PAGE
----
A three-mile run is a piece of cake—until it ascends into the stratosphere. A high-altitude race is a completely different beast than one at sea level.
No matter where you are—sea level or the mountains—the gasses in the air exert a certain barometric pressure on your body, to which you become accustomed. As you leave your comfort zone and go higher in altitude, that pressure decreases as the air becomes thinner.
“This means less oxygen for the exercising muscles and a lowered capacity for aerobic exercise,” says Jeff Godin, Ph.D., head of fitness education for Spartan Race. “The deficiency of oxygen reaching the tissues is called hypoxia.”
Your body, being the insightful machine that it is, tries to counter the hypoxia by breathing harder and more frequently per minute. “This higher volume of ventilation increases the alkalinity of the blood, which makes it easier for oxygen to bind to hemoglobin, improving blood oxygen saturation levels,” says Godin.
Sounds good, right? Nope. “Over the ensuing days, the kidneys begin to release sodium bicarbonate to offset the alkalosis,” continues Godin. “This then leads to higher urine production, greater than normal fluid losses, and consequently a reduced plasma volume and a further reduction in the capacity to carry oxygen to the muscles.”
Your body also calls on your heart to beat faster to more efficiently shuttle oxygen. “You can expect your heart rate to be 10 to 20 percent higher than normal with a higher perceived effort at altitude,” says Godin. “Your VO2 max—your maximal ability to utilize oxygen—also drops the higher you get above sea level, decreasing 3 percent for every 1,000 feet of altitude above 5,000 feet. So for a race that starts at 9,000 feet, you can expect at least a 12 percent reduction in your aerobic exercise potential.”
All that being said, racing at altitude is not an insurmountable task—as long as you know what to expect and prepare for it (and yes, you can run without pain.) Here are Godin’s top plan-ahead tips for competitive success on high.
Strategy #1: Hydrate, and Then Hydrate Some More
Since the air at altitude is drier, you’re going to experience a higher rate of evaporation, both from your skin and through breathing. “This is called ‘insensible sweat loss’ because we literally don’t know it’s happening,” says Godin. “There is little or no accumulation of sweat on the skin or clothing, and a higher urine output may lead you to believe you are adequately hydrated.”
Invest in a hydration pack that has at least a one-liter bladder and several easily accessible pockets. Take in at least 7 to 10 ounces of fluid every 10 to 20 minutes, more if you’re a larger person, if it’s hot out, or the race intensity is high. And don’t forget your electrolytes. “For every 34 ounces of fluid you drink you should take in between 800 and 1,000 mg of sodium,” says Godin.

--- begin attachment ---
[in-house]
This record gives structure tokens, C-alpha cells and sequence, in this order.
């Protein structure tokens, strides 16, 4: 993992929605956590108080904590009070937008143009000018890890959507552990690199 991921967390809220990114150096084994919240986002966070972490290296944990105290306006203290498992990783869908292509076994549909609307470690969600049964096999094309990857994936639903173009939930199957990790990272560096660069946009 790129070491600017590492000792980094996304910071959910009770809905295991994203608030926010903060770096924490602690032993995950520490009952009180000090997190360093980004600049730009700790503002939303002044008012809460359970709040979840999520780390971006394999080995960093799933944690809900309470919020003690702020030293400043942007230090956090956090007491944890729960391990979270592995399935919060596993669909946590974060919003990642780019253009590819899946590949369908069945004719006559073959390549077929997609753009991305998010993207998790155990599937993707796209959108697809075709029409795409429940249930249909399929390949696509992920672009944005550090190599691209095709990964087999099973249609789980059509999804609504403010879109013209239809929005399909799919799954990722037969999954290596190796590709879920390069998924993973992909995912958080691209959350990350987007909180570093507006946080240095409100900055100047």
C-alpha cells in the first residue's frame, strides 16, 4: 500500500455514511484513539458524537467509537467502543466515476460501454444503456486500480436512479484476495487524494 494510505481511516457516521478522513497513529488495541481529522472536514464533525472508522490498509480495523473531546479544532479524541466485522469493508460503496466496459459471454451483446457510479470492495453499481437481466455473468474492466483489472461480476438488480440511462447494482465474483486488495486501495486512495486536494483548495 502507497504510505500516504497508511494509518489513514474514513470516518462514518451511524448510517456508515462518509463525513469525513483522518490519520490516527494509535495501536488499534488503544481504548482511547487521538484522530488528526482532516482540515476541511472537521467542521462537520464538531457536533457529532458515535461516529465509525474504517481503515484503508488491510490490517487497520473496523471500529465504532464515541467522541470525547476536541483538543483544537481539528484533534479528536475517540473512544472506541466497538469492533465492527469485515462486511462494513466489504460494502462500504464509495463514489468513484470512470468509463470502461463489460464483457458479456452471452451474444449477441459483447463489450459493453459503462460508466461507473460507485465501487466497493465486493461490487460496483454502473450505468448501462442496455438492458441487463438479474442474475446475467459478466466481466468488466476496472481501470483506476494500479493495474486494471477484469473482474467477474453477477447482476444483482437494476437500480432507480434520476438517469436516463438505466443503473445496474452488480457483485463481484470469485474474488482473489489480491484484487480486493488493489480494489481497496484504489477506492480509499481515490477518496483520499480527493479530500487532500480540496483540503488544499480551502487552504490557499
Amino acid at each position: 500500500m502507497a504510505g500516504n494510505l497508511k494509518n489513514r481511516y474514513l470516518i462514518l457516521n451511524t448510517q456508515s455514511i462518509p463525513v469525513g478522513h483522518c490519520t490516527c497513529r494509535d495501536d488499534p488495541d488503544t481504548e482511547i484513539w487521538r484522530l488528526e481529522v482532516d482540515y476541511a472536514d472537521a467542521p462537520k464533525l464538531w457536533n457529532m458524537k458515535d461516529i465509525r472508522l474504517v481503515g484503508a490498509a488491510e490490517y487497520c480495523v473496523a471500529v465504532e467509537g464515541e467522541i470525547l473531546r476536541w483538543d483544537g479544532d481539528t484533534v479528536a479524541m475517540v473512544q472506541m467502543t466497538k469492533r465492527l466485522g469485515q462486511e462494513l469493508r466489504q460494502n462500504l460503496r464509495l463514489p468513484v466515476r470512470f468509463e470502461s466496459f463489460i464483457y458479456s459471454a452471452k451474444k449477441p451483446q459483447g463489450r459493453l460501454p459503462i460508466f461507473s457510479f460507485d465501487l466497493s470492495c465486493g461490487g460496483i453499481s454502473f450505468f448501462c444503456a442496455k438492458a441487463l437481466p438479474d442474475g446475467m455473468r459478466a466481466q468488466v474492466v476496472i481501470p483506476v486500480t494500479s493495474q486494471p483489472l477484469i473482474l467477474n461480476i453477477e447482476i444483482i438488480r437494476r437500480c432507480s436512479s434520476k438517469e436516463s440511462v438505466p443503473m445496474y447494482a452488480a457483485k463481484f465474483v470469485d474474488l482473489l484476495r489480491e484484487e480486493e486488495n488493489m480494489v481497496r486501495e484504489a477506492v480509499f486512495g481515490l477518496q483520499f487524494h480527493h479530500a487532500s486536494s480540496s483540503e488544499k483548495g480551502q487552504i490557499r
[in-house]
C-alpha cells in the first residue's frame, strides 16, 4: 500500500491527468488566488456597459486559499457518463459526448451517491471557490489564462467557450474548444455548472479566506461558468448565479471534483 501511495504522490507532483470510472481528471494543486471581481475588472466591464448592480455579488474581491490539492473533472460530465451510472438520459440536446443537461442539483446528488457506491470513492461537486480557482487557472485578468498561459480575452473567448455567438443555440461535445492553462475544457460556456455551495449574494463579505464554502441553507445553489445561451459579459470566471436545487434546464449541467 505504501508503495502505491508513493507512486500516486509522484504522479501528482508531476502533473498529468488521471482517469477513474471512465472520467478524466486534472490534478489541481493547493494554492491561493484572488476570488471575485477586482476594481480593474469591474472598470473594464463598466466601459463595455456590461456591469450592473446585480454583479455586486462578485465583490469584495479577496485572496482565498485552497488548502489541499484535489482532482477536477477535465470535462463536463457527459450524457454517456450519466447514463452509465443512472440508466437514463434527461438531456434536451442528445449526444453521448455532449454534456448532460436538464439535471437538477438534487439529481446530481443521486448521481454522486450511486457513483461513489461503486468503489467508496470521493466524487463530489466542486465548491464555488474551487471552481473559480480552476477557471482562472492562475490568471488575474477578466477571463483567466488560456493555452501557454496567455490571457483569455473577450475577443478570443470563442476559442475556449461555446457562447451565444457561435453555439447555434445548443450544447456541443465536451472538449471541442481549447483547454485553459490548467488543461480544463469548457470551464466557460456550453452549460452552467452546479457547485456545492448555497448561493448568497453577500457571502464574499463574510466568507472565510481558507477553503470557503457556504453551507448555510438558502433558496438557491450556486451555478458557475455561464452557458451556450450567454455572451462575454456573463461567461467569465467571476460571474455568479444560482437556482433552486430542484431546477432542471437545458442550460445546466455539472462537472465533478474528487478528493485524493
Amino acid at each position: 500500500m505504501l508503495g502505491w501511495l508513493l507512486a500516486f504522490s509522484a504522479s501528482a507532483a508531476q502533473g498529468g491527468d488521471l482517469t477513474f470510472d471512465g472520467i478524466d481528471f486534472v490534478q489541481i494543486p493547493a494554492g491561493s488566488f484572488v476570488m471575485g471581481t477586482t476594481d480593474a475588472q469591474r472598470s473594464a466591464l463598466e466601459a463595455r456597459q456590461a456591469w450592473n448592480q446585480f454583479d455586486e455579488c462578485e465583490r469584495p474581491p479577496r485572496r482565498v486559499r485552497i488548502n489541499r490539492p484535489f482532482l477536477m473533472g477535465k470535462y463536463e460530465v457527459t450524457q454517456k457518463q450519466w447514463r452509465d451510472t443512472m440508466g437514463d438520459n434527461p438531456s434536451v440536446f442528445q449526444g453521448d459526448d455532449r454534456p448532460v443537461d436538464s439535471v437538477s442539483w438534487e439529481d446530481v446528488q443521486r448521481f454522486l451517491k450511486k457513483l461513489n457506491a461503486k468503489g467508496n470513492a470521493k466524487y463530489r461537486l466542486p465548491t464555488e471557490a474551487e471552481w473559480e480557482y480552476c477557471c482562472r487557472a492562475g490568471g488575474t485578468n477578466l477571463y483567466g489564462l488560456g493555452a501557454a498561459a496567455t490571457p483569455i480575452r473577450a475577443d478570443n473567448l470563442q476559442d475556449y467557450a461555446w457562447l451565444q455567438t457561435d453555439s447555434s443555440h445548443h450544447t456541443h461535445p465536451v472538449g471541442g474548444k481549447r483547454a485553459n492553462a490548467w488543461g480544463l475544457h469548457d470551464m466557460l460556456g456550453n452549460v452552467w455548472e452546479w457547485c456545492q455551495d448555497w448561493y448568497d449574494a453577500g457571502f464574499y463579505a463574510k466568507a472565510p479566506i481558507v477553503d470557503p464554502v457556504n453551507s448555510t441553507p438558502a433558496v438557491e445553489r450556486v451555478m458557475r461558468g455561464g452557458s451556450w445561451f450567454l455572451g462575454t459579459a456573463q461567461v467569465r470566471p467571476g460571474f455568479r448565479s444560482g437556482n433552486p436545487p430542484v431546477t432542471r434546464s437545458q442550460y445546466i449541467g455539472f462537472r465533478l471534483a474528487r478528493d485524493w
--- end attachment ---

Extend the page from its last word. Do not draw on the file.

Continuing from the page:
Strategy #2: Brace for Mother Nature
Stash one or two extra layers of clothing in your pack or on your person. “Air temperature decreases approximately 1 degree Celsius for every 500 feet of ascent,” says Godin. “That change will be even more noticeable if there is wind or precipitation, and the weather in the mountains is often unpredictable.”
If rain is forecast or you will be getting wet, Godin recommends a windbreaker. “Being wet in a cold environment with exposure to the wind is a recipe for hypothermia,” says Godin.
Though it might be chillier, you’re actually at a higher risk for sunburn at altitude: Thin air absorbs less solar radiation, which means greater exposure to harmful UV rays. Wear SPF clothing, or lather up with a zinc- or mineral-based sunscreen with at least 30 SPF, and reapply frequently. “Getting a sunburn also decreases your ability to eliminate heat,” says Godin.
Strategy #3: Carb Load All Day Long
On race day, carry some form of carbohydrate in your pack or pocket. “At elevation, your body prefers carbohydrate as its primary fuel since it requires less oxygen to be metabolized, as compared to fat,” says Godin, who recommends about 60 grams of carbs every hour via a sports drink, Clif Block, or dried fruit. “It should be easily digestible since you will need it immediately.” Check out our complete guide to race nutrition for more great race-day advice.
Strategy #4: Acclimate Properly
If you’re a serious racer who frequently competes at altitude, consider spending more time at the race location. “When the body is exposed to altitude over a period of days or weeks, it gradually adapts to the lower oxygen pressure,” says Godin. “Normally it takes a full three weeks for full acclimatization to take place, even at moderate altitude. Within a week plasma volume will be restored back to pre-altitude levels and the body will begin to produce more red blood cells.”
If you’re not able to spend more than a week at altitude, then plan to arrive at the race venue either the day before or the day of. “The first week of acclimatization is a step backward,” reminds Godin. “Expect that your performance will be compromised, and be prepared to race a little slower than you would at sea level.”
The silver lining: “Racing slower,” he says, “just means you get to spend more time in nature.”
Ready to give Spartan a try? Here’s everything you need to know to find your race.